People voyaged to Australia by boat more than 50,000 years ago

Researchers working to solve the mystery of how people first reached Australia have combined sophisticated deep-sea mapping, voyage simulation techniques and genetic information to show that arrival was made by sizeable groups of people deliberately voyaging between islands.

Using cutting-edge modelling, similar to techniques used to search for the wreckage of missing Malaysian Airlines plane MH370, the research team, including Professor Peter Veth from The University of Western Australia, researchers from James Cook University, the Australian Centre for Ancient DNA and CSIRO, with the Centre for Excellence for Australian Biodiversity and Heritage (CABAH), simulated hundreds of possible voyaging routes to track likely routes of vessels leaving three sites on the islands of Timor and Roti. They took many factors into account, including winds, ocean currents and paddling.

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UWA Archaeology Discipline Chair Dr Sven Ouzman said the study provided a welcome new insight into the kind of people who first set foot on Australia’s shores.

“These would have been skilled maritime navigators who set out on a deliberate voyage to discover new lands,” Dr Ouzman said.

“The coastline of Australia was a very different shape 50,000 years ago but it was not joined to other continents by land. There was a string of islands to the north of Australia and the voyagers would have travelled through them to reach mainland Australia. This was a carefully planned act by a significant number of people – the founding population may have been as high as 100 – 200.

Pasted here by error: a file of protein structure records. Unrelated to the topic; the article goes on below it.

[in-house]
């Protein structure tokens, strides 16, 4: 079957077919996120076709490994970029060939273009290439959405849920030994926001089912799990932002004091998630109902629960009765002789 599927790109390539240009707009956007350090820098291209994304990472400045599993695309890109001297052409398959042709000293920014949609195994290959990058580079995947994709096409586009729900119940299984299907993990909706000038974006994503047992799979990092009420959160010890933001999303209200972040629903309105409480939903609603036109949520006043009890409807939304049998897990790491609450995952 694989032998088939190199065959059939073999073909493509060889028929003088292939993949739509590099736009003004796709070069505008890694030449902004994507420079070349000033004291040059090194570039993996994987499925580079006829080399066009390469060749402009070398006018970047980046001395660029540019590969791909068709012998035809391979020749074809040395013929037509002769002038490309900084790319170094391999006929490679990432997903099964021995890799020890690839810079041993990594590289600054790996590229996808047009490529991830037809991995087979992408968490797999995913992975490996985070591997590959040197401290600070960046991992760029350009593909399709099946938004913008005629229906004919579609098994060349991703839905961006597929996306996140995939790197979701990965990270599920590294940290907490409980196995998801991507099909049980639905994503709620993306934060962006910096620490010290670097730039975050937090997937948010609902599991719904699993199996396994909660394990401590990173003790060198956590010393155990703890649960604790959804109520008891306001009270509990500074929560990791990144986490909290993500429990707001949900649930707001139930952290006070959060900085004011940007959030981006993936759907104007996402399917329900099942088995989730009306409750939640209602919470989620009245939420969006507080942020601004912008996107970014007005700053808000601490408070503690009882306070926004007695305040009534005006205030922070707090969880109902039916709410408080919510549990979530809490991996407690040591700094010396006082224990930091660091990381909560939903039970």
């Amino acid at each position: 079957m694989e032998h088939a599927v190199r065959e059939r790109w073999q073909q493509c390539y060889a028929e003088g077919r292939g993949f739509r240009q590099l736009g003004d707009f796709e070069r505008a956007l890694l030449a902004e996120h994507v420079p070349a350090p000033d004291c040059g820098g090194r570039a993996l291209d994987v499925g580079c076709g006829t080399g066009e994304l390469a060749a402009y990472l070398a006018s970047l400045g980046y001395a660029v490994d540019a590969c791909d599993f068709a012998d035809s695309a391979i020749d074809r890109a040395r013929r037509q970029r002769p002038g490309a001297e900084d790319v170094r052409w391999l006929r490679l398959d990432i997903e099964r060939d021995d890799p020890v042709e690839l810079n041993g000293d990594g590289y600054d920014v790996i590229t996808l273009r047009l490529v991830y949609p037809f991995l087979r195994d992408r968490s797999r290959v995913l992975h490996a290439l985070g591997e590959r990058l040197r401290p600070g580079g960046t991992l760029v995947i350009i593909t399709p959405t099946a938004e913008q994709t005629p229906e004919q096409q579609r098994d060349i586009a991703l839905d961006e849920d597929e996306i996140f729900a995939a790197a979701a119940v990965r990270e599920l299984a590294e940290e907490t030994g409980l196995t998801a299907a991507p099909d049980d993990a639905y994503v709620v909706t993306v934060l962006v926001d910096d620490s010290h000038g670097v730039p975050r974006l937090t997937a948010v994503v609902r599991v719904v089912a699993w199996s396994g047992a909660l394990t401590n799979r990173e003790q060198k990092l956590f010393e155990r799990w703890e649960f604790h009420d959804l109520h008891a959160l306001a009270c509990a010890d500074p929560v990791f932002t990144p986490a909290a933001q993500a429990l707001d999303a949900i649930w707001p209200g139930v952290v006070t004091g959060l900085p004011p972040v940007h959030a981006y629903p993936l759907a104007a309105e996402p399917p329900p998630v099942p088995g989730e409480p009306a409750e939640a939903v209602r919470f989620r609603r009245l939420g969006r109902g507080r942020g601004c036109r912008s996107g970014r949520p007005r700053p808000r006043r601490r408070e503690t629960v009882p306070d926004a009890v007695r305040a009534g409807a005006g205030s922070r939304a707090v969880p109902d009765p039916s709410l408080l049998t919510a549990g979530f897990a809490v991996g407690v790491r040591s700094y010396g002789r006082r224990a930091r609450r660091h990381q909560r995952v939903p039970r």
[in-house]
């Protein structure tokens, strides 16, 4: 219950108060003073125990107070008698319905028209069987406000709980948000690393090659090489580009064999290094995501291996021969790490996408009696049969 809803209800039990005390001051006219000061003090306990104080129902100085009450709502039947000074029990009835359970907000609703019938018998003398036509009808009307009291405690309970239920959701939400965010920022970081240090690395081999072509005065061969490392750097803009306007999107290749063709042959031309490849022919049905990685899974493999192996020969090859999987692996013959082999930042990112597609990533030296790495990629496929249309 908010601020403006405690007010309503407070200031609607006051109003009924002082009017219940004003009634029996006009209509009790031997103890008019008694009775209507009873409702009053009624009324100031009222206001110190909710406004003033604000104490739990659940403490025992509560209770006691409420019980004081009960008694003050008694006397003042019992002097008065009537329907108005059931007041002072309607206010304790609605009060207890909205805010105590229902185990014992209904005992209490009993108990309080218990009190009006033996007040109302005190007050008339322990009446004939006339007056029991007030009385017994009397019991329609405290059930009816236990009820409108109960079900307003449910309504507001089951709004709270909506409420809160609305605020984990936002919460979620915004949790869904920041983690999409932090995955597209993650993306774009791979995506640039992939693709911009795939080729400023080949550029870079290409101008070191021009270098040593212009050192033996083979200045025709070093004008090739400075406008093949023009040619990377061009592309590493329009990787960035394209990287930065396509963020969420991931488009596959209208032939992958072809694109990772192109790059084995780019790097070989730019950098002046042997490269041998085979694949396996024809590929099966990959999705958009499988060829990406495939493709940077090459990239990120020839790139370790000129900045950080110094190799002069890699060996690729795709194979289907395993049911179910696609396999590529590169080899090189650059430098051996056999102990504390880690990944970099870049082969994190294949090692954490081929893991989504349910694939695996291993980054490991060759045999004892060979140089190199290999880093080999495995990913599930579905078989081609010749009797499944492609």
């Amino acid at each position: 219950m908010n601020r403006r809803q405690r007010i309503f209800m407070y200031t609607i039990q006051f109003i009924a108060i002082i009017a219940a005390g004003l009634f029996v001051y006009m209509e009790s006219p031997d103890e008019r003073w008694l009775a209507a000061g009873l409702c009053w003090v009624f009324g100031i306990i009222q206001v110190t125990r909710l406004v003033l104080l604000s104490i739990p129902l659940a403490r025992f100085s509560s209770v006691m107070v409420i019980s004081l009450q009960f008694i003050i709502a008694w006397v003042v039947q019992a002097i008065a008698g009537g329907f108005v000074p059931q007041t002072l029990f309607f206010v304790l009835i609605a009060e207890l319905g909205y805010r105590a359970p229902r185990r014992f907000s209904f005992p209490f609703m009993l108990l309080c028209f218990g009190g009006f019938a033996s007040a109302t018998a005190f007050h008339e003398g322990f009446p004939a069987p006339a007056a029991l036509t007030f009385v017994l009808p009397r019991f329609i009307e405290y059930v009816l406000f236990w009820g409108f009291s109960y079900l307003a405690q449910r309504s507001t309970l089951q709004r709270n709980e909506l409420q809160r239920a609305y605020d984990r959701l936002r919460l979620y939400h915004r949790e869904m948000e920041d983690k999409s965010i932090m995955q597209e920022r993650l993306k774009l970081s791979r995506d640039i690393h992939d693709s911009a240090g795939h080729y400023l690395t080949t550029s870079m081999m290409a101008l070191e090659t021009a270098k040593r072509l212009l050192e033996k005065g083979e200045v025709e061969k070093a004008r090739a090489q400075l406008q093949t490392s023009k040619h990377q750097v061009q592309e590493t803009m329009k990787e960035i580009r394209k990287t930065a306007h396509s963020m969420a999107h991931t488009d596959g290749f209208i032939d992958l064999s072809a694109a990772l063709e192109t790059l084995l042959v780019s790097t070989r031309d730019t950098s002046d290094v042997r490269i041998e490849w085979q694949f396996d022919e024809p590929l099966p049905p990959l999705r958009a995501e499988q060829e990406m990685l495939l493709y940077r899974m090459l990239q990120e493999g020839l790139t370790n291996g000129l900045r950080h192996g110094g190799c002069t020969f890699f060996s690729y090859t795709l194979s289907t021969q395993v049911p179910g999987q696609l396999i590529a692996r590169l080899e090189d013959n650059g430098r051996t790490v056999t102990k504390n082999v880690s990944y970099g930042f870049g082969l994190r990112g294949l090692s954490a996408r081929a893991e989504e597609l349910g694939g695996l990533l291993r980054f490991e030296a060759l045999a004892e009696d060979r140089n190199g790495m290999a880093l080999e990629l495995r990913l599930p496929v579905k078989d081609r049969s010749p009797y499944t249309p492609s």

“The findings provide evidence that the First Australians were skilled in the construction of boats, navigation, and planning. This research should help change a perception that the settling of Australia started with a handful of people arriving here by accident, and then losing all ability to use watercraft.”

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The study, published in the leading journal Quaternary Science Reviews, builds on work by UWA, JCU, CABAH and other researchers that revealed a string of more than 100 habitable but now submerged islands strung off the Kimberley coast of northwest Australia were among the first landing points.

University of Western Australia

Header Image Credit : Will Kemp

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Mark Milligan
Mark Milligan
Mark Milligan is multi-award-winning journalist and the Managing Editor at HeritageDaily. His background is in archaeology and computer science, having written over 7,500 articles across several online publications. Mark is a member of the Association of British Science Writers (ABSW), the World Federation of Science Journalists, and in 2023 was the recipient of the British Citizen Award for Education, the BCA Medal of Honour, and the UK Prime Minister's Points of Light Award.

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